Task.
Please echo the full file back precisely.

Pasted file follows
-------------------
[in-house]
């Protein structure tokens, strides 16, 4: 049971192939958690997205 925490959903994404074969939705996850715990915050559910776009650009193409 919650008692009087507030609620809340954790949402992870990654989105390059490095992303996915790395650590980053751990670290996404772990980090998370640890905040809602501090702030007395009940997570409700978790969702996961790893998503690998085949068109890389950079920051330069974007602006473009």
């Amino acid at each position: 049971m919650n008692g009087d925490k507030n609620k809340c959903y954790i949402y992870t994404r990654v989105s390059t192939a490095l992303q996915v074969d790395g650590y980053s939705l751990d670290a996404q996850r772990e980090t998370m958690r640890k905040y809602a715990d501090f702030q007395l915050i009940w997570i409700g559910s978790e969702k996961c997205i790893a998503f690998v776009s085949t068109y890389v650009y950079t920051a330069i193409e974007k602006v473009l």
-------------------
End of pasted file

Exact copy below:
[in-house]
């Protein structure tokens, strides 16, 4: 049971192939958690997205 925490959903994404074969939705996850715990915050559910776009650009193409 919650008692009087507030609620809340954790949402992870990654989105390059490095992303996915790395650590980053751990670290996404772990980090998370640890905040809602501090702030007395009940997570409700978790969702996961790893998503690998085949068109890389950079920051330069974007602006473009």
């Amino acid at each position: 049971m919650n008692g009087d925490k507030n609620k809340c959903y954790i949402y992870t994404r990654v989105s390059t192939a490095l992303q996915v074969d790395g650590y980053s939705l751990d670290a996404q996850r772990e980090t998370m958690r640890k905040y809602a715990d501090f702030q007395l915050i009940w997570i409700g559910s978790e969702k996961c997205i790893a998503f690998v776009s085949t068109y890389v650009y950079t920051a330069i193409e974007k602006v473009l």